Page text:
They [blue-stockings] were famed not only for learning, but for those arts and graces; of conversation which could display learning readily, appropriately, and with charm. Later, the first great age of the ‘blue-stocking’ had passed away, the phrase lost its honourable meaning and became a byword and a term of reproach. In our day it has been used (perhaps unfairly) for women of much learning but little charm, well informed but ill dressed; for scholars skilled maybe in Greek, but ignorant of the making of a pudding . . . It is curious to note how the study of history was thought to be specially fitted to make women well informed and interesting—the two halves, as it were, of the blue-stocking mind.
English Women in Life and Letters, 1927
In fact, the celebration of non-fiction histories by virtually all 18th century blue-stockings surpassed the appreciation of fictional literature.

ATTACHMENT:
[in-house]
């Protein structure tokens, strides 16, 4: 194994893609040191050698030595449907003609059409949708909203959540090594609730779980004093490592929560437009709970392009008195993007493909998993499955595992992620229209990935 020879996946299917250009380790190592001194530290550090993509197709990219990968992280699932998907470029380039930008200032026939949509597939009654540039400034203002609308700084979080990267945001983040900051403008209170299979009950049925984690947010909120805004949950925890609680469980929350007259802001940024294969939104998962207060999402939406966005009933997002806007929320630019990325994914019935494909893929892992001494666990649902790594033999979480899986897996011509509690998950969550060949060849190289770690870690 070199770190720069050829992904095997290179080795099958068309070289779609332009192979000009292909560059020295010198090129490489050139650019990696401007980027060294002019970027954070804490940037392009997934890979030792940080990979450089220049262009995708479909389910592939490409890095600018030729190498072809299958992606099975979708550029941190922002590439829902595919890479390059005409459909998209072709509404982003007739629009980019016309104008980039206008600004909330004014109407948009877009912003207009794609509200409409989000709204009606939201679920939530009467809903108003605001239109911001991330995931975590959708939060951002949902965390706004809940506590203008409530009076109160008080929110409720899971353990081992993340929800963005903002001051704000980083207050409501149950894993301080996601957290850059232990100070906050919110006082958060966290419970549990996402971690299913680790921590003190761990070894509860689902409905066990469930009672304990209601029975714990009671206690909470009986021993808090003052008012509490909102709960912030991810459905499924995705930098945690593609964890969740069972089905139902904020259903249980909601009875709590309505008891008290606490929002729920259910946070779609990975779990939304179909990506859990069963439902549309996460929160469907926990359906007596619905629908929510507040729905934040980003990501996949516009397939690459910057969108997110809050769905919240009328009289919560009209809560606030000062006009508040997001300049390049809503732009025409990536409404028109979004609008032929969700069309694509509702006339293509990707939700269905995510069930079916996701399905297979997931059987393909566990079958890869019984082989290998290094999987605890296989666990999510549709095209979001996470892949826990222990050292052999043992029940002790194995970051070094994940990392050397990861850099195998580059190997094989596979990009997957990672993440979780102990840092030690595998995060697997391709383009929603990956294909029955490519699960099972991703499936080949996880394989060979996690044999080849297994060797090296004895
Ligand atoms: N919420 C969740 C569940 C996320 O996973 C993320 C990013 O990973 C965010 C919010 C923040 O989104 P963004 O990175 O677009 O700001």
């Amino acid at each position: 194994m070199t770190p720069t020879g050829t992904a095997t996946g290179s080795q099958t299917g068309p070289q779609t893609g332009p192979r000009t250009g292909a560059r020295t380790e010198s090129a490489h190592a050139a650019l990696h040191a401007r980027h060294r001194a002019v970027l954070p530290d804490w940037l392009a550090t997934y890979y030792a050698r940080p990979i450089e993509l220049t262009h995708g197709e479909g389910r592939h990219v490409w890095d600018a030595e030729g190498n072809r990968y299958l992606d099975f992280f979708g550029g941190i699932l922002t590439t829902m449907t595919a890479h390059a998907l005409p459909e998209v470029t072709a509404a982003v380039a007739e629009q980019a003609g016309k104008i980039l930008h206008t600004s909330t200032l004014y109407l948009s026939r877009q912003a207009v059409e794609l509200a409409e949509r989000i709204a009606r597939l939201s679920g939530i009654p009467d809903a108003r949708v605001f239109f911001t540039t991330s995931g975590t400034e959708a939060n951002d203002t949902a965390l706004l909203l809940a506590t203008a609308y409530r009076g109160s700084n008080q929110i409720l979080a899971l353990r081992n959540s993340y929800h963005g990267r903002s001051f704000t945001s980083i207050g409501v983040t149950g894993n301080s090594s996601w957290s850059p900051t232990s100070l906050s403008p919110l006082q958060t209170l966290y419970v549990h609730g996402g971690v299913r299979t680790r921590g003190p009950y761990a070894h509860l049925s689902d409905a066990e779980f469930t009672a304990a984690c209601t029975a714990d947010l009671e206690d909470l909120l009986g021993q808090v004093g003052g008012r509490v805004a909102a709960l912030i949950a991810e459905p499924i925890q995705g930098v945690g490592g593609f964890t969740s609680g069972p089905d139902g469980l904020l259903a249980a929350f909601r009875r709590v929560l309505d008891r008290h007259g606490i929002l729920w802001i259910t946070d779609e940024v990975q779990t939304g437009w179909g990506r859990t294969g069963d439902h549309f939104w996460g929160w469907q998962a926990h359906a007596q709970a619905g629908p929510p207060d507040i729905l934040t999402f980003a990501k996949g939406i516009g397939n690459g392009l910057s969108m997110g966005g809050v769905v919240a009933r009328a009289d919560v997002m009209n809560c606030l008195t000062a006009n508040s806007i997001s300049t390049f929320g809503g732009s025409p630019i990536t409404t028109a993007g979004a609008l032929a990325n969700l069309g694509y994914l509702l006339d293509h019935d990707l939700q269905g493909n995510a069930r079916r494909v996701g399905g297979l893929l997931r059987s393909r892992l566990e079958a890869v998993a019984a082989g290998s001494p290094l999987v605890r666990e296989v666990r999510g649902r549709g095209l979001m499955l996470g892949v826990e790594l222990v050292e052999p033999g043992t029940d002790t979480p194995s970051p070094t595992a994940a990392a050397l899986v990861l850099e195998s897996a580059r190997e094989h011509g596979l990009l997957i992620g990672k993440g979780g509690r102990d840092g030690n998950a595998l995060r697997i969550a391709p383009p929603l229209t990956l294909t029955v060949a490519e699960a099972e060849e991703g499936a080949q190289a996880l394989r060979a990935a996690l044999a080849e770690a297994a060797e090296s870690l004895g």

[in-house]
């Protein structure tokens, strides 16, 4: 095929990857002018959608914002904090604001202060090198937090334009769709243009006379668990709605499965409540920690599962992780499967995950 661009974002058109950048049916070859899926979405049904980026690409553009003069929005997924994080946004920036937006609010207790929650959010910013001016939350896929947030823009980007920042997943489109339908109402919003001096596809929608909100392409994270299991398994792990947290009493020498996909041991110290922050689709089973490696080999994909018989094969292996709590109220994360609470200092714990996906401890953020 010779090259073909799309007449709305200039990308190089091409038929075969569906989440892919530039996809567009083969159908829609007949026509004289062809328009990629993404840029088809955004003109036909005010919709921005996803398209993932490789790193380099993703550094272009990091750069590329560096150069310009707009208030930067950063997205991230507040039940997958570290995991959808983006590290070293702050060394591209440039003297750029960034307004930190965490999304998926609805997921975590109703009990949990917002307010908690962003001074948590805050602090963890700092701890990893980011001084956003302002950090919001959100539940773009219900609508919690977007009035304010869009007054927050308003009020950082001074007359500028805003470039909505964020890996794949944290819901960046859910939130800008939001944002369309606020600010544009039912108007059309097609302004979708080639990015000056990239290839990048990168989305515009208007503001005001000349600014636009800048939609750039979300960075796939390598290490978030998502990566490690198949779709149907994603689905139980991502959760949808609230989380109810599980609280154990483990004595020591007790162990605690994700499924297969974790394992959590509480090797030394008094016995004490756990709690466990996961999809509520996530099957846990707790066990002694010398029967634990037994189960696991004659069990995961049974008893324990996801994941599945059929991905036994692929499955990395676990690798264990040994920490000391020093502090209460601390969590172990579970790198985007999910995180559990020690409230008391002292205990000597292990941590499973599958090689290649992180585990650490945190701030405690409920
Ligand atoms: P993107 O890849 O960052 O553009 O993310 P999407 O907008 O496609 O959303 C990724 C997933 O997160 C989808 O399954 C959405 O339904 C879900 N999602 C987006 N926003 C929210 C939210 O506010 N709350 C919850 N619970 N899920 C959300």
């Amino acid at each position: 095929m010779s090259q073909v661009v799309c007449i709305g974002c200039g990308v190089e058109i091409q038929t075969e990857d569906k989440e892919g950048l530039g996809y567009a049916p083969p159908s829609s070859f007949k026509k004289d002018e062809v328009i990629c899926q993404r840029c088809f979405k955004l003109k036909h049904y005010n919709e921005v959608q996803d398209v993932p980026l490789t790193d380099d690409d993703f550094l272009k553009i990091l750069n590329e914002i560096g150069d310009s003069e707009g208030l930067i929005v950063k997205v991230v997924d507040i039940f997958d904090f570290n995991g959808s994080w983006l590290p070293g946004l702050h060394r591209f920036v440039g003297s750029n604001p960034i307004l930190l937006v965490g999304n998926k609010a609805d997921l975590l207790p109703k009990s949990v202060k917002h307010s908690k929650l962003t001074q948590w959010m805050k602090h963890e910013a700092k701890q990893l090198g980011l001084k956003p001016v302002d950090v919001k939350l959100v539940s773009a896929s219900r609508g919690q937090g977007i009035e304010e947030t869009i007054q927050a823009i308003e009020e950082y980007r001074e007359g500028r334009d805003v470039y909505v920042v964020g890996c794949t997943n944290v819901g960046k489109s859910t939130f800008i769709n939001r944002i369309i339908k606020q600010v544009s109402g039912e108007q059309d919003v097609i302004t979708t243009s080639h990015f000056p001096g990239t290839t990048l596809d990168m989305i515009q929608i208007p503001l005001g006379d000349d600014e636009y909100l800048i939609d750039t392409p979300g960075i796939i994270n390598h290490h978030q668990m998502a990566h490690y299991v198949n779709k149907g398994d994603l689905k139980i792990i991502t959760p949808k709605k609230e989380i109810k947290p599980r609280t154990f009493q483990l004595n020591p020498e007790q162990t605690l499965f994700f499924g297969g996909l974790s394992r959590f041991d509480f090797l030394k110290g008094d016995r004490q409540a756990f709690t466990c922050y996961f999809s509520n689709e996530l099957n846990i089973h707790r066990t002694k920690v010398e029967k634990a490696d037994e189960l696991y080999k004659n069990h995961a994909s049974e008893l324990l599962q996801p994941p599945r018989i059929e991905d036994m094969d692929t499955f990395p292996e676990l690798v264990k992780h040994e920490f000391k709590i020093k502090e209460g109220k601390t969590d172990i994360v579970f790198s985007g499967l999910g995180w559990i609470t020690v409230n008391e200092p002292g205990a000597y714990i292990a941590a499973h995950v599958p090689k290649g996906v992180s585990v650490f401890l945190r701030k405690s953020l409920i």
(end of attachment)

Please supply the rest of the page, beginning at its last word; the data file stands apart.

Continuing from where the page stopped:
[As for history], I know of nothing equally proper to entertain and improve at the same time, or that is so likely to form and strengthen your judgement . . . more materials for conversation are supplied by this kind of knowledge, than almost any other.
Mrs. Chapone, Blue-stocking
By the close of the 18th century, women had come out of the scholar’s closet, so to speak. No more hiding their learned minds, they became known within their social spheres, many rising to a platform of widespread admiration. Still, there remained another hundred-plus years of battle for the widespread acceptance of women in higher education and literary equality with male scholars and authors.